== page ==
One of Tim's friends from pilot training is here for Blue Flag and he came over for dinner the other night. He's entertaining the idea of going to Korea for his remote tour, so we talked a lot about our time spent on the ROK. Most of our friends didn't like Korea much, but we had fun. We had just come from Fayetteville, NC, so I was ready to experience something that didn't involve strip clubs and car dealerships lining the streets. I was wrong on one count, but.... We did our best to take advantage of our location, and I chose to start working on my private pilot's license. I searched back through my copy of our old website and found this entry from August 2004:
About 2 weeks ago, I had my long dual cross-country (with my instructor, Marty). We went all over the place. We started by flying north to Seoul AB, which is just south of the Han River. We could see Seoul - it was great! Had some difficulties with ATC. Lots of us calling on the radio and them not answering. They were probably trying to figure out who we were and what to say back to us. Big language barrier. I tried to come in for a touch and go there after following 2 helicopters in, and at the last minute they told us to go around. Greeeat. Good practice though. All that after ATC telling us that we couldn't land and to keep heading north. That would have put us into Seoul's airspace, and too close to the Blue House (Seoul's White House) for my comfort. Next was Wonju, directly east and in the mountains. They let us do a low approach there, but not land. We were going to continue southeast to an airstrip that is uncontrolled and where "pedestrians and livestock have free access to the runway" but the weather didn't look good, so we skipped that leg and went south to Jungwon. They wouldn't let us land either, so we went to the next one, R-510. That's a ROK Army base with 2 runways - one that's only 1600 feet long. Marty wanted me to land on that one. In contrast, I think Osan's runway is 9000' long. But I did it - and landed in about half the runway length. Then we took off and headed back to Osan, where it was raining. It was a great cross country! Now I have to do it solo...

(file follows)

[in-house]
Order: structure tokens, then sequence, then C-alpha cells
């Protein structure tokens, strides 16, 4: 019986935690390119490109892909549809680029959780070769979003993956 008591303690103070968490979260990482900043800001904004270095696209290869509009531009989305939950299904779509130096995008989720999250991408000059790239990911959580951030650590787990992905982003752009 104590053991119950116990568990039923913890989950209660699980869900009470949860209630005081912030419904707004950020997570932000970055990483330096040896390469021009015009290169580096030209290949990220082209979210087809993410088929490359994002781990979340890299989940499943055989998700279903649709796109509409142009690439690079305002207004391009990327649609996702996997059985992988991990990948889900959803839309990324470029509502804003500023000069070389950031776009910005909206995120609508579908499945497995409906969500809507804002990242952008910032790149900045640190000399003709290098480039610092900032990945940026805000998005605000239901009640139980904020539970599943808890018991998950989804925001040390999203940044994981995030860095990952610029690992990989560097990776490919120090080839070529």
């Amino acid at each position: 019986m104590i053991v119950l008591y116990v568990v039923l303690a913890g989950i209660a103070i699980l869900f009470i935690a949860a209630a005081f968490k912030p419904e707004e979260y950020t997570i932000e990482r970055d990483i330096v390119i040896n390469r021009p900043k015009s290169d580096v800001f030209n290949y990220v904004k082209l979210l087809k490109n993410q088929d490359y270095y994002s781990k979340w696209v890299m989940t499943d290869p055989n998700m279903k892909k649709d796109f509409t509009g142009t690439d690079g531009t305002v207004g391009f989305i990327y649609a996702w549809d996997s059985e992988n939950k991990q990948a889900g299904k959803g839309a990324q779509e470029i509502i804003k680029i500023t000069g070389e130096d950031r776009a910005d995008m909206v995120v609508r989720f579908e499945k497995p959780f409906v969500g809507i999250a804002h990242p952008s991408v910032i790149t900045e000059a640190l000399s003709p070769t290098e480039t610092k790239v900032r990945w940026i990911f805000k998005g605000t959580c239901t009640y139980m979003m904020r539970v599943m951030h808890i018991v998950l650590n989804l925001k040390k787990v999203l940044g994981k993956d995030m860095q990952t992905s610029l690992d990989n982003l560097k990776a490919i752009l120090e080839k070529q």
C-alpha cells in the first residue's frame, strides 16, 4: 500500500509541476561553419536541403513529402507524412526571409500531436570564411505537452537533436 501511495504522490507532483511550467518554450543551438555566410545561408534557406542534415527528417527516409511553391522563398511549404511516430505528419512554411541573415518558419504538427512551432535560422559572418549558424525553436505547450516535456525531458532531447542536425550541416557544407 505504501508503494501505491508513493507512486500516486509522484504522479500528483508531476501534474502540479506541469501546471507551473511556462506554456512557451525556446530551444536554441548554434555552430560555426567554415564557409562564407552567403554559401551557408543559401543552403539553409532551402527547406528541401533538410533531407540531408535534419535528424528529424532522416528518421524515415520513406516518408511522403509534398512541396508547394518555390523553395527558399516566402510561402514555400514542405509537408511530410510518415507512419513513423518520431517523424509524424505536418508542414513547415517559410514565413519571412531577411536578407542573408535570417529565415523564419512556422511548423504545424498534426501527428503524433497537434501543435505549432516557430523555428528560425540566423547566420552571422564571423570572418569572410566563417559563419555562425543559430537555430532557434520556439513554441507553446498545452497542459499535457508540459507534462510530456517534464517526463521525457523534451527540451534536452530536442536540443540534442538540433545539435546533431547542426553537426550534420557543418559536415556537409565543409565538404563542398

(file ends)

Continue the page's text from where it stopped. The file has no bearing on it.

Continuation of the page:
And from earlier that summer, after I had just started flying:
On perhaps my second solo, I headed out to the northwest training area to do some ground work. S-turns, turns around a point, simple stuff that keeps you fairly close to the ground. I go back to the flight office to fill out my logbook and pay for the prop time afterwards and Ms. Cho comes running over to me with wide eyes. "You go to Incheon airspace! You not suppose to go there!" I looked at her a little skeptically. Yes, the northwest training area was in the direction of Incheon, but I was no where near the international airport. "They call here, tell me you go in their airspace. They call 2 time!" Now she had me worried. I mean, it was my second solo flight. Maybe I was in their airspace. Oh my GOD, maybe I was in their airspace and didn't know it! GAH! I whipped out my map and pointed to where I had been. I mean, I think I had been there, right? Who really knew for sure. I only had like 20 hours under my belt. I spent the rest of the afternoon all stressed out. When Tim got home I told him my story, and after we looked at the map again, he reassured me that I was not in their airspace.
Sometime I'll post about our trip to New Zealand; that was perhaps the coolest place we have ever been.
For now, Kate is shrieking in her room (it's naptime, don't you know) and Claire is (I hope) sleeping. Time for me to start packing.